As to the second interview , it was conducted by Björn Wannhoff on February 10th.
The interviewer lets Augenthaler know that he is a role model for Lahm. In his turn, Augenthaler expresses his gratitude for the fact that someone remembers him. When talking about leadership, he points out that “if necessary, a man should bring an opponent down or have a go at his teammate.”
– Do you think Lahm can do that? He is, indeed, a rather quiet fellow.
Augenthaler: Sometimes he appears to be so. I know him too little, but I would say that, perhaps, he is too addicted to harmony. Of course, everyone prefers his peace and quiet. But one has his peace only when he is successful. Hence, one should already start that while training. If one sees there is someone who is arrogant, he should intervene. During a game, it is always too late.
Some of us may not let it show right away that we are angry and then, in private, throw a fit of such proportions that next time everyone will remember it before doing something. Yet, some of us just give a look, without saying anything, or we do say something but calmly, in such a tone of our voice that lets an interlocutor know: he/she is in big trouble. It is not necessary to have a go at a teammate to get one’s point across. (By the way, I have seen Lahm scream at his teammates during a game.) I do not see a problem with wanting to have a team that functions well together, orients itself toward the harmony, and does not consist of drama kings.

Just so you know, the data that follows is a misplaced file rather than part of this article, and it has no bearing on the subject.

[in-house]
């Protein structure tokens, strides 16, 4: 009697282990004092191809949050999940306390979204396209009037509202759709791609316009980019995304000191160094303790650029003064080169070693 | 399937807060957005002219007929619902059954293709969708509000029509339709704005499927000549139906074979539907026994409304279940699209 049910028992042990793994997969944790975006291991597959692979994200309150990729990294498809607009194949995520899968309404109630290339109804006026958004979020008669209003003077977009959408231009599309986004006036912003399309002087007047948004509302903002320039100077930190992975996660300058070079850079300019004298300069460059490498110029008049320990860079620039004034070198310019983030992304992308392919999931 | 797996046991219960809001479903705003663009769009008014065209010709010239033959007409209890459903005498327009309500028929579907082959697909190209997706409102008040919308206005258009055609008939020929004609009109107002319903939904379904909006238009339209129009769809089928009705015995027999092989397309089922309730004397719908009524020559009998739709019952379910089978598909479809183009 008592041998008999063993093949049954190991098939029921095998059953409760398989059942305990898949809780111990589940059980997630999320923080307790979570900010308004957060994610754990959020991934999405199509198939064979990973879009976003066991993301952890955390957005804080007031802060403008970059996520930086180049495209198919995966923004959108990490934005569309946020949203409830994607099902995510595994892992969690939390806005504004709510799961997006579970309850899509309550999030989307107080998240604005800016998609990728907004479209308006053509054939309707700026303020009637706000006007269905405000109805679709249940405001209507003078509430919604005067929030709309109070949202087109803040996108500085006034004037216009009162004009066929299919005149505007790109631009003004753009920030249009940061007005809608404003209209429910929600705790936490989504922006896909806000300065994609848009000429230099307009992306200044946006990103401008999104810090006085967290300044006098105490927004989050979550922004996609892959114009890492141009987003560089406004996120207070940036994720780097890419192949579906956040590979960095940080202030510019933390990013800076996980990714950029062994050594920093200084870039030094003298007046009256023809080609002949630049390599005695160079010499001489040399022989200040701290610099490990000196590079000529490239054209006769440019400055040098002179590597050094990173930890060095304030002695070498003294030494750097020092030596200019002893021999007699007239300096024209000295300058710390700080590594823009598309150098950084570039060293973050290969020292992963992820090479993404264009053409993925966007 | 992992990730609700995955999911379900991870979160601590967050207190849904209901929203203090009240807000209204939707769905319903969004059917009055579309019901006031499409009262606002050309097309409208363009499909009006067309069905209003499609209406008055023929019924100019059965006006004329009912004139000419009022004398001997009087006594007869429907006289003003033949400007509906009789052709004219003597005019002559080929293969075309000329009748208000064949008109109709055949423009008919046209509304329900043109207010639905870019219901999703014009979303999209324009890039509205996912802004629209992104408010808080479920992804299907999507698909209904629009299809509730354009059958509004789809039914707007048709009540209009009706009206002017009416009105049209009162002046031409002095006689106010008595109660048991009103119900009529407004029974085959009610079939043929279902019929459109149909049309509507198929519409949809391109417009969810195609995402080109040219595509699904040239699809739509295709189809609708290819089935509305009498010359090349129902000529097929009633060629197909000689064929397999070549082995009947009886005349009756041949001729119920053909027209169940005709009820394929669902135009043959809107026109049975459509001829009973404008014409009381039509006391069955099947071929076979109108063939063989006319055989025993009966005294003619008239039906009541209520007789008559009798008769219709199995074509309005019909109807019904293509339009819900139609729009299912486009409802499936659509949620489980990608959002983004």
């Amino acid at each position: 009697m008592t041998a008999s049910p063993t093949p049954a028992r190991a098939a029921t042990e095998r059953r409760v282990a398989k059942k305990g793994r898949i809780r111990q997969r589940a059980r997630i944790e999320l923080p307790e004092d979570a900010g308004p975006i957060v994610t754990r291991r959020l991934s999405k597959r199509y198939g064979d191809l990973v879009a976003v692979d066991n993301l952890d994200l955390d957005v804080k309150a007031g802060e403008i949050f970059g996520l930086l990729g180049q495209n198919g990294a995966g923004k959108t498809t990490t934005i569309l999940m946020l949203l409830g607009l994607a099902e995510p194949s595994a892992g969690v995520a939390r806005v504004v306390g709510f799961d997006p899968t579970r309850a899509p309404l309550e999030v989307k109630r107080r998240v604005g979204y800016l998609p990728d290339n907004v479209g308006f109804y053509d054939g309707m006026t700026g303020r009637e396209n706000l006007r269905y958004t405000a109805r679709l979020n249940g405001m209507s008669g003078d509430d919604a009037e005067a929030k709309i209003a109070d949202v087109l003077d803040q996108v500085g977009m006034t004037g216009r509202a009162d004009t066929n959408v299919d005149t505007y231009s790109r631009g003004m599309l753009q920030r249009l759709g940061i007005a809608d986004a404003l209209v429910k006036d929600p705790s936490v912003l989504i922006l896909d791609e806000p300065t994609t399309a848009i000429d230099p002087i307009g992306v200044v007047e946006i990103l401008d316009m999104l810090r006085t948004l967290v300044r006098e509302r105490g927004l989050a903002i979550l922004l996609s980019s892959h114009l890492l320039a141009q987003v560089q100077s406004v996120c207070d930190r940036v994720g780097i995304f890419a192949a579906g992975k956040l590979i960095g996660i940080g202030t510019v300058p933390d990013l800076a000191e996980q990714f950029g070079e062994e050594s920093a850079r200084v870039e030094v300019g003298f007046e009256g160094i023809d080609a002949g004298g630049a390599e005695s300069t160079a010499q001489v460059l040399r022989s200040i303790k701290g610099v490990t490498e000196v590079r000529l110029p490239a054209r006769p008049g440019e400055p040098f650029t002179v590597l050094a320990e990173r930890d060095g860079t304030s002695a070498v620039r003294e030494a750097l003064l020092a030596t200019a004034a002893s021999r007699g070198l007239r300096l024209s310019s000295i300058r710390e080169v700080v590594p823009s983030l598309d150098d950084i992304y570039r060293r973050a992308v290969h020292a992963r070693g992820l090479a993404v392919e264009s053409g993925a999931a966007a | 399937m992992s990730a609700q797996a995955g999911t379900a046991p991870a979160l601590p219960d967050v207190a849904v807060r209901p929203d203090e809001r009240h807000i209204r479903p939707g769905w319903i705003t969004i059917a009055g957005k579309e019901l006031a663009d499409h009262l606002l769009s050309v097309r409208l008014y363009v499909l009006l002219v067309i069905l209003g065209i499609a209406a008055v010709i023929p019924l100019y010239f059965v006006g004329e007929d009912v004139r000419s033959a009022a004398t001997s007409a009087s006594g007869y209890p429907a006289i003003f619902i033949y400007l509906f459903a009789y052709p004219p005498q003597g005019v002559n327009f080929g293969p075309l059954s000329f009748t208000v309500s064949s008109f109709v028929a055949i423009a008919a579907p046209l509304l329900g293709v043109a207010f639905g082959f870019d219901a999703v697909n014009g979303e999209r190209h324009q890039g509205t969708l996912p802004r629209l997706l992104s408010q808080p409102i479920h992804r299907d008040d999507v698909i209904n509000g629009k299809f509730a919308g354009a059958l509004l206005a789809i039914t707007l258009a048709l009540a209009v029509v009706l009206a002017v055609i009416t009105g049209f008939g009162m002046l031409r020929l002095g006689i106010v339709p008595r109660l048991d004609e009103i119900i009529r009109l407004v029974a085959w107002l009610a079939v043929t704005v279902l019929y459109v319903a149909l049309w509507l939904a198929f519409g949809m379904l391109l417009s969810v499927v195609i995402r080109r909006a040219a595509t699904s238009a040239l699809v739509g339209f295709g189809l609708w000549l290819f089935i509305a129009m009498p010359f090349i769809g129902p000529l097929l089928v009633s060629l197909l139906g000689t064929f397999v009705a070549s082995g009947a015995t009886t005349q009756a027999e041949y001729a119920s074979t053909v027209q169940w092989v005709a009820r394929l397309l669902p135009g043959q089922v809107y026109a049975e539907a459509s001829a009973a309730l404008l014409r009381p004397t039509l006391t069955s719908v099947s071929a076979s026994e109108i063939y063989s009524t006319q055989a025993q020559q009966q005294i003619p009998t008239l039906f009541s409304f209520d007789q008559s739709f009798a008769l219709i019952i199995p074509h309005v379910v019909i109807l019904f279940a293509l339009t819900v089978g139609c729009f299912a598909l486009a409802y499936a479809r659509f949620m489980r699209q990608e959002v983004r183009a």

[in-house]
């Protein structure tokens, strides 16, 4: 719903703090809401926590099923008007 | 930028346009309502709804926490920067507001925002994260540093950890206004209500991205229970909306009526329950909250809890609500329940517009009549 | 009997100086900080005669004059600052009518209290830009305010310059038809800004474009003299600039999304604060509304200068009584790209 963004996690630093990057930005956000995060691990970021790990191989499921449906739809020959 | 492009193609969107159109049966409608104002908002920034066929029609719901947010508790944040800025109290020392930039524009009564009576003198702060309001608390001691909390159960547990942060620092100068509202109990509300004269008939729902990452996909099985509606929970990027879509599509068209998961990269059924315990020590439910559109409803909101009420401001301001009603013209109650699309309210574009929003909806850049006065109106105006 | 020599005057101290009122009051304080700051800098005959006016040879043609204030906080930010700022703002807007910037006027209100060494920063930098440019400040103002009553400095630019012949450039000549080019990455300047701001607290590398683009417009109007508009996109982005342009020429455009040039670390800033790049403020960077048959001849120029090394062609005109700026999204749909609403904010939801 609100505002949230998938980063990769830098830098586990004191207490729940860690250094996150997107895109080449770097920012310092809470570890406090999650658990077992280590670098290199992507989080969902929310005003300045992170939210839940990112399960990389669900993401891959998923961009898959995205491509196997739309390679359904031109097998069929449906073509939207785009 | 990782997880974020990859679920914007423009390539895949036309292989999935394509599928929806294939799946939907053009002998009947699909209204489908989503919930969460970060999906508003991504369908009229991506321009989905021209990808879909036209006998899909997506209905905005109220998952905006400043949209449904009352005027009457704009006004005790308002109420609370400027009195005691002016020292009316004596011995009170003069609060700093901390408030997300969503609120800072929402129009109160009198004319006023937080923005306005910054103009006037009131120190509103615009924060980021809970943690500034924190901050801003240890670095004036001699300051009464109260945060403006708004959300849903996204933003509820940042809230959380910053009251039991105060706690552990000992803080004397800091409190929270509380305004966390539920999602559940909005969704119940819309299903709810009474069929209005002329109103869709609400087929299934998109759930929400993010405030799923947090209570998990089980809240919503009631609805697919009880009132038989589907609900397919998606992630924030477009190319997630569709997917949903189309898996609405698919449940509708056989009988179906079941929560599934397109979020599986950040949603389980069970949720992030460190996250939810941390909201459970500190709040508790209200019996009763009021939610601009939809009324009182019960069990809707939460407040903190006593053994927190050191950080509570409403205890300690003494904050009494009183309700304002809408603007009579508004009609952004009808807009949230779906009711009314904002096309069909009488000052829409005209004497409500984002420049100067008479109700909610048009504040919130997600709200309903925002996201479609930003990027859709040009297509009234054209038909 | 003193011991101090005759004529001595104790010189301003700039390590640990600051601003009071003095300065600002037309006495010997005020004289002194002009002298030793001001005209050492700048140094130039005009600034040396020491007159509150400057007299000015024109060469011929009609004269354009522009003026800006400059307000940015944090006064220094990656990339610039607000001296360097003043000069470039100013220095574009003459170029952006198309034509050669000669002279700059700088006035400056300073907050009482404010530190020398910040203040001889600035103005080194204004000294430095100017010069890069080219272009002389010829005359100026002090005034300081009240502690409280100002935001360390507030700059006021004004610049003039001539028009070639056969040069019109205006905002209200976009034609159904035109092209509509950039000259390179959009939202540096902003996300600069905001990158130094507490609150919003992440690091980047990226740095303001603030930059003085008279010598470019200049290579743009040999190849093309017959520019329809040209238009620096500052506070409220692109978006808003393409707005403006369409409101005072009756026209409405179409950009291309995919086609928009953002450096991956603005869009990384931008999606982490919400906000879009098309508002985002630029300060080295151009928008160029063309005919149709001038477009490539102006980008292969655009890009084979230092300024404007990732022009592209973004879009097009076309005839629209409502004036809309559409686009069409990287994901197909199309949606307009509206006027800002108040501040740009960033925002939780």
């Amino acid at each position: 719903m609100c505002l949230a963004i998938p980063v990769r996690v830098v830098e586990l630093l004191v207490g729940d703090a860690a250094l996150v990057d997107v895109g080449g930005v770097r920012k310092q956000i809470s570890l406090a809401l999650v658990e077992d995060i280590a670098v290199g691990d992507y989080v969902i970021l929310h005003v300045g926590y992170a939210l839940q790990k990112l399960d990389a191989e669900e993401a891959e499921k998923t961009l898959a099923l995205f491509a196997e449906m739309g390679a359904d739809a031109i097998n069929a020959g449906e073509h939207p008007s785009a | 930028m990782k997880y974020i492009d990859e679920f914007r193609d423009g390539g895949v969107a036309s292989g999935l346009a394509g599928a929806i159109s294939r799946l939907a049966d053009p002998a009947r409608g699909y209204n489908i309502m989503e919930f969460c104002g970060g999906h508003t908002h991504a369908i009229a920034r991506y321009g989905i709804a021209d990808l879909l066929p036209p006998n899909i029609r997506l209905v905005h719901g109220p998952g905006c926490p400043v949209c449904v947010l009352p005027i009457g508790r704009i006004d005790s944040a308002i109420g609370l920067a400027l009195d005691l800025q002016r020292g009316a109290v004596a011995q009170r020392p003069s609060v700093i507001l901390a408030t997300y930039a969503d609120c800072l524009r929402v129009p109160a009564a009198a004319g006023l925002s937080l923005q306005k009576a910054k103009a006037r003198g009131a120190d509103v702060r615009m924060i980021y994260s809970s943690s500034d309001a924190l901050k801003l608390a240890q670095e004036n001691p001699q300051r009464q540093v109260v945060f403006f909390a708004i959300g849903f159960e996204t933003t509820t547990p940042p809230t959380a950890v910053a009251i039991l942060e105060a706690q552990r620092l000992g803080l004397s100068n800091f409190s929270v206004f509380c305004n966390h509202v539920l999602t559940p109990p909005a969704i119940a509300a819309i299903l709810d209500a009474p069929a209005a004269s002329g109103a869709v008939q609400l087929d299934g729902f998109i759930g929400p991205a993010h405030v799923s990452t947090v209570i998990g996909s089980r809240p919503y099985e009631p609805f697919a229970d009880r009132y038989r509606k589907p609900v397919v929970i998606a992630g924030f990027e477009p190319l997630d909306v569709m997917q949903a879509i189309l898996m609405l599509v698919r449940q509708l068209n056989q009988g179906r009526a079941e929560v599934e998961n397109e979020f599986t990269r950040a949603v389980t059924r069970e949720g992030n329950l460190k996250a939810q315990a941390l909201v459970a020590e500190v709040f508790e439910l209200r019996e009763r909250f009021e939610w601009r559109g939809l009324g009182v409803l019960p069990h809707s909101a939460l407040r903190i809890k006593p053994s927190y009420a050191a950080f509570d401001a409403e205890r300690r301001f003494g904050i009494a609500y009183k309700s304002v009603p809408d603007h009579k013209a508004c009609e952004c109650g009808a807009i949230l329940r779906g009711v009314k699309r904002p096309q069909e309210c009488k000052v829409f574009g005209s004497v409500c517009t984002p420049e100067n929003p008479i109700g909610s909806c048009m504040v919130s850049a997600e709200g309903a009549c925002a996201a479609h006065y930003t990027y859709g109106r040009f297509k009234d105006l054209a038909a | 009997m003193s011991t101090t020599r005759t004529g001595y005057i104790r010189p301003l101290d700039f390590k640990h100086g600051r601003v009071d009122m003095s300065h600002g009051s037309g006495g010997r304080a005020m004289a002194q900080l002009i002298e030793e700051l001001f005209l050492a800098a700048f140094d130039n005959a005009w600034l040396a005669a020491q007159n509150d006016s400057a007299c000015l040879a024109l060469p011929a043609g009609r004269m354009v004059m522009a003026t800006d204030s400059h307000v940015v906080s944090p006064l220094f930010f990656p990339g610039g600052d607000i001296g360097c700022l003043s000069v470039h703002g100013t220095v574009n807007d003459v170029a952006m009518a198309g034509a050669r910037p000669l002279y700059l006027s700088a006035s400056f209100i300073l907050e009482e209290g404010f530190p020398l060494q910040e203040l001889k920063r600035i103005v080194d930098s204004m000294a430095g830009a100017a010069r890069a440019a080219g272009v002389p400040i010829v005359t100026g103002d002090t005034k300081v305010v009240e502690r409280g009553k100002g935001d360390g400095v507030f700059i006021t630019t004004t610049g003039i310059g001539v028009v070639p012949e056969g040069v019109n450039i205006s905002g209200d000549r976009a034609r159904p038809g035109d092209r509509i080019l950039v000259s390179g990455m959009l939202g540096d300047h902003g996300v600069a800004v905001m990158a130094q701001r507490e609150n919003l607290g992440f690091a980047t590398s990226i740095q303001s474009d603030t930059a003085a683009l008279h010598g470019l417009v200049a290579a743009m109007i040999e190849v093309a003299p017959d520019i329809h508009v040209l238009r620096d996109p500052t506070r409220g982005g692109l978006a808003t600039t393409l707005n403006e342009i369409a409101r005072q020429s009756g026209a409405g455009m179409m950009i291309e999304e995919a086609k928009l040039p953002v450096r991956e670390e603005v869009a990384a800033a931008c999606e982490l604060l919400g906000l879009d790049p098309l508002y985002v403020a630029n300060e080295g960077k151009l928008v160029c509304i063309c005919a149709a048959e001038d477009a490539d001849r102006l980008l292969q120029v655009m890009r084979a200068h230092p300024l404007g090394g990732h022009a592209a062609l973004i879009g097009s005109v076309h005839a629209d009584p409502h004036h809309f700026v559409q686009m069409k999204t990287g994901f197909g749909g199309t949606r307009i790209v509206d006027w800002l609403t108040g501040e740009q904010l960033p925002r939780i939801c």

– Was not Mark van Bommel exactly that type of a player?
Augenthaler: One should not compare Mark van Bommel with Lahm. Of the two, my style certainly resembled that of van Bommel. When it is necessary, [I] prefer[ed] to get a yellow card. Perhaps, it is due to the fact that Philipp is too well-behaved or too good (laughs). But I firmly believe that a person as captain should sometimes play dirty. For me, there was no compromise.
A different personality, hence a different style. But, just like in February, I get a sense of ridicule when I read about “well-behaved or too good” Lahm. I know it is all good humor, and I do not think it is offensive. However, I often notice that it has this subtext of “oh, silly”. Should everyone be a jerk? Also, I do not quite follow Augenthaler’s logic here with regard to playing dirty. I think every football player has done it at least once in their careers because they were desperate, which is never a good thing. It is not reserved for a captain only, so I do not see why a captain should do it. Moreover, I believe there is a difference between playing dirty when one is desperate, e.g. did not get to an opponent in time, and playing dirty on purpose. which includes provoking, making an opponent get a yellow card. (It is no secret that Mark van Bommel belongs to the second category.) If Augenthaler thinks that is alright, it is his prerogative. After all, it is an individual decision.
Granted, the interviews are far from stirring, but it was interesting to discover what Lahm’s role model thinks about Lahm himself.